Google electric silts and clays.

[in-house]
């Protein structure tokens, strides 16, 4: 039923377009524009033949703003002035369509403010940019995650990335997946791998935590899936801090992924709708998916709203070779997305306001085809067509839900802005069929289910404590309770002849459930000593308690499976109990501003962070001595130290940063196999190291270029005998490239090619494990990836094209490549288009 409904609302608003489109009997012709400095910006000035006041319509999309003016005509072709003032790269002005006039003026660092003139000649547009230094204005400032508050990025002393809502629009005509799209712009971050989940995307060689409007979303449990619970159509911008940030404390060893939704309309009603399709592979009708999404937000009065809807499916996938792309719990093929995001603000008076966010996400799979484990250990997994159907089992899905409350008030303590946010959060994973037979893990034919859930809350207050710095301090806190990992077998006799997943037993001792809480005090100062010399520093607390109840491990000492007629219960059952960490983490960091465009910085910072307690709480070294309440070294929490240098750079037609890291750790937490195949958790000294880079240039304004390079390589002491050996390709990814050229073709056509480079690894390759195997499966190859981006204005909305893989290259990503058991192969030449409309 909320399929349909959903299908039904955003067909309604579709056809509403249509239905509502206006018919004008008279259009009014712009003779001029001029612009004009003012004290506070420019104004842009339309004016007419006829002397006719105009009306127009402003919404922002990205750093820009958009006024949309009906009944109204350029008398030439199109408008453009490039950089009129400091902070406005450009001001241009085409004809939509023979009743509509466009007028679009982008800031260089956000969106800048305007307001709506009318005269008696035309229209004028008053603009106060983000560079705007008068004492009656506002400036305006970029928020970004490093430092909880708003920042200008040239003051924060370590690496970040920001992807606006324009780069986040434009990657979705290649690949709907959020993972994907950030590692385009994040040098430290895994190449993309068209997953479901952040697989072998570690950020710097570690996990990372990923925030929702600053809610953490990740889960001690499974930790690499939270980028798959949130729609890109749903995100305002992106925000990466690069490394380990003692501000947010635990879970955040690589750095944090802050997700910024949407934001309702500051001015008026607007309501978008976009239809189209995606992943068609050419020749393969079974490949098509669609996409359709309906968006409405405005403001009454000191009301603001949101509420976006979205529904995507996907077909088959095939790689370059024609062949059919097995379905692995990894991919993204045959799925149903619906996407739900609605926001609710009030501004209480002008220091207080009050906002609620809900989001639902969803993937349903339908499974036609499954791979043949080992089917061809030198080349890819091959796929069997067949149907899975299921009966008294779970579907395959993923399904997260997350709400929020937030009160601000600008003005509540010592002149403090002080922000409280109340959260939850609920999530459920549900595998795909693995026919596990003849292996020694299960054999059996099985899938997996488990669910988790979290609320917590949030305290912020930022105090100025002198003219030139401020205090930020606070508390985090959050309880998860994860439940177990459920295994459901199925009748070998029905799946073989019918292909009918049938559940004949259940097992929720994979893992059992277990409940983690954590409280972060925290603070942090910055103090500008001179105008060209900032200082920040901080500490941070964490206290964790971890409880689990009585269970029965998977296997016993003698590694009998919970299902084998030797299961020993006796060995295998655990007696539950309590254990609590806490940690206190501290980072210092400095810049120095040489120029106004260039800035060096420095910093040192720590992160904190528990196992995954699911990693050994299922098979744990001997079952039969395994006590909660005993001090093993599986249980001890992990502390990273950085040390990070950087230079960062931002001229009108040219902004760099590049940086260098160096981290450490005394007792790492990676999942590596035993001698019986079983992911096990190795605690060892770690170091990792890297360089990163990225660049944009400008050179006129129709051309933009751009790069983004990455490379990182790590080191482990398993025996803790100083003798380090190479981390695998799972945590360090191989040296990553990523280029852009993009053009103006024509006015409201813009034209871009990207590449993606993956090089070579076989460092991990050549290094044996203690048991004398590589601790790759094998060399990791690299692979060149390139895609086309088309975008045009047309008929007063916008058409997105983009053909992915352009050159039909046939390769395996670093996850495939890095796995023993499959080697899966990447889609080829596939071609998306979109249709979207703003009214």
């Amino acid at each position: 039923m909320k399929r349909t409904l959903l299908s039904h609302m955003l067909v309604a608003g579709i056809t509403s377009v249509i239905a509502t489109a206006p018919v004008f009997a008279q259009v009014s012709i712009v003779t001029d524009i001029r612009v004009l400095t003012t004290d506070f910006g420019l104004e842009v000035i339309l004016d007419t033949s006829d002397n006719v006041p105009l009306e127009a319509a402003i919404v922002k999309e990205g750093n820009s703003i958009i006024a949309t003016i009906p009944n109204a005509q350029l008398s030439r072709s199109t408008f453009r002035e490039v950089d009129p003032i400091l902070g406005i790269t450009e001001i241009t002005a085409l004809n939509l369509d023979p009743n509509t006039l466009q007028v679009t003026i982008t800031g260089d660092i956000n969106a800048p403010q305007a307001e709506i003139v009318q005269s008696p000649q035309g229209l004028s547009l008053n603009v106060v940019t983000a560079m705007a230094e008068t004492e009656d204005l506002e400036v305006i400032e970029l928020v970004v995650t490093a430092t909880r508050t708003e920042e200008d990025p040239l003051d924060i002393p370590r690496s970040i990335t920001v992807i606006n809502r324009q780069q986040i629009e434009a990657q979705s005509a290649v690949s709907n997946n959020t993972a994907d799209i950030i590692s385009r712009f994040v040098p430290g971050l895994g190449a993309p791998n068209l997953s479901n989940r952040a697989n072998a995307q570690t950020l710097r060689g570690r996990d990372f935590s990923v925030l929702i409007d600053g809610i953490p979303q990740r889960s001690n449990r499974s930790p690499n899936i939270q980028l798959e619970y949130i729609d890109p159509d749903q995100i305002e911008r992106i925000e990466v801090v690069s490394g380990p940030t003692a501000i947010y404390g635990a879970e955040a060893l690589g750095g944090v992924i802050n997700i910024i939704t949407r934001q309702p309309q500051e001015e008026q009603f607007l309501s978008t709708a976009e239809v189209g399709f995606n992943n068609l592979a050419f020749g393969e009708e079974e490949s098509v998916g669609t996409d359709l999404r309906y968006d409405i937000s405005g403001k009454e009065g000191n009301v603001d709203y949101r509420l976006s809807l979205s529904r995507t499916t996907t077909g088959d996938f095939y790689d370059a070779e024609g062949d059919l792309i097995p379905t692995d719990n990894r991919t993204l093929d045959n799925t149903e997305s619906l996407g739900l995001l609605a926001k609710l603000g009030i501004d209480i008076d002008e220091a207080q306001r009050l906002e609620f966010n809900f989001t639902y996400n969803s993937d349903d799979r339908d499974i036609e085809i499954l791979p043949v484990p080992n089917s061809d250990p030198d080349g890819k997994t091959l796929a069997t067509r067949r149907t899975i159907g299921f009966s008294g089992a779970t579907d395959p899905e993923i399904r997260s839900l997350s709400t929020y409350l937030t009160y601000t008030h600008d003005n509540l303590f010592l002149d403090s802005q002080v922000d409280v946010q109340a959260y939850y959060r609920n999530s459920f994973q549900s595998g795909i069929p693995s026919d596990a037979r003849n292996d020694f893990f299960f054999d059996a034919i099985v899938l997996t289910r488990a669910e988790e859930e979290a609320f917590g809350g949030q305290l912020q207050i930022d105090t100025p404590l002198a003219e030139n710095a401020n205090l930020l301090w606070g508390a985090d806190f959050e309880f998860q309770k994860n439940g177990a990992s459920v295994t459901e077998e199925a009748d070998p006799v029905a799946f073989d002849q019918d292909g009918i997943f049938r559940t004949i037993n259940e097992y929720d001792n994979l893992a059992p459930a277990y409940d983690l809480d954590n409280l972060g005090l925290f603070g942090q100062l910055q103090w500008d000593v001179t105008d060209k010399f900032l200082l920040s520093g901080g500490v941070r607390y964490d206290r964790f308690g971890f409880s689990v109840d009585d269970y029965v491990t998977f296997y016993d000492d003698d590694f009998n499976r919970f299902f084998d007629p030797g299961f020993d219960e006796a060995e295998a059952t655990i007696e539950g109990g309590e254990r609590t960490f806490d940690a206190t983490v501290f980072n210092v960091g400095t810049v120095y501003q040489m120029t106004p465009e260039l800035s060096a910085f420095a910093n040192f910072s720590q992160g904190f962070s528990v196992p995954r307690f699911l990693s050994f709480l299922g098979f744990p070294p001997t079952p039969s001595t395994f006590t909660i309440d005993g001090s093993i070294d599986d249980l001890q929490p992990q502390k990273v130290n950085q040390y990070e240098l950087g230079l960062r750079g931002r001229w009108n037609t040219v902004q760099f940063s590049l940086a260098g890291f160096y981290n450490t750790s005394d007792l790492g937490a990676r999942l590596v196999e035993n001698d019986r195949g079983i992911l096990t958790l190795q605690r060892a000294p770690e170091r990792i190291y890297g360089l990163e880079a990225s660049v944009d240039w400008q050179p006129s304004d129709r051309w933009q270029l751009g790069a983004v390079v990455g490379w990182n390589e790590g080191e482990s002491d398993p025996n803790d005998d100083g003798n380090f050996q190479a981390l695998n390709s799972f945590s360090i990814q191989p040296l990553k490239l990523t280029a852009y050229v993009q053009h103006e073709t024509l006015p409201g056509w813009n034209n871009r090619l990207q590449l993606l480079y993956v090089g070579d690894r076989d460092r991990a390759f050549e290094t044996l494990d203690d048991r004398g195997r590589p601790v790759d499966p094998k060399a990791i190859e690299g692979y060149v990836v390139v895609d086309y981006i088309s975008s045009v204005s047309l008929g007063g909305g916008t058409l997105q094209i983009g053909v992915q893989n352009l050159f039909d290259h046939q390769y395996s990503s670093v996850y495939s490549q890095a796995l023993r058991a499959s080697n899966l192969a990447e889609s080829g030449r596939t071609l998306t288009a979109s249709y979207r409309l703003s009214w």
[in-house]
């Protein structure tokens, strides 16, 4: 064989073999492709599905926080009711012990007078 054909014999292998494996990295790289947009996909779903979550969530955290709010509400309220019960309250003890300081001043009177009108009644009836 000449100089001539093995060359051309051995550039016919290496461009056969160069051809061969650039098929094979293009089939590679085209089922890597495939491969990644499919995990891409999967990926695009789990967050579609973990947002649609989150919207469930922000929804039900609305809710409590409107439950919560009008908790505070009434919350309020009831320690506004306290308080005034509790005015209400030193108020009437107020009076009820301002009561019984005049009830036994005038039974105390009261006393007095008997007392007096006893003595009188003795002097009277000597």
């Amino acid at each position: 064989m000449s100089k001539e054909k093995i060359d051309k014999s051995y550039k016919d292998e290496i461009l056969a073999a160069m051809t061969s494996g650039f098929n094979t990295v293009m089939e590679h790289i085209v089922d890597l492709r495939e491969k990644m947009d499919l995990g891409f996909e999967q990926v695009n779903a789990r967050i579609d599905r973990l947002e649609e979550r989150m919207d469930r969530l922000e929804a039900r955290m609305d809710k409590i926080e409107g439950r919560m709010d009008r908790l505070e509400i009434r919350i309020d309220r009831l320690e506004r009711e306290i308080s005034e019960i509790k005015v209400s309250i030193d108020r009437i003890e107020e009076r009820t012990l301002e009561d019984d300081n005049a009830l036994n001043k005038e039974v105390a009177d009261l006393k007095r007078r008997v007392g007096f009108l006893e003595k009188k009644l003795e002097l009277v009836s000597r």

Diamagnetic- magnetic susceptibility.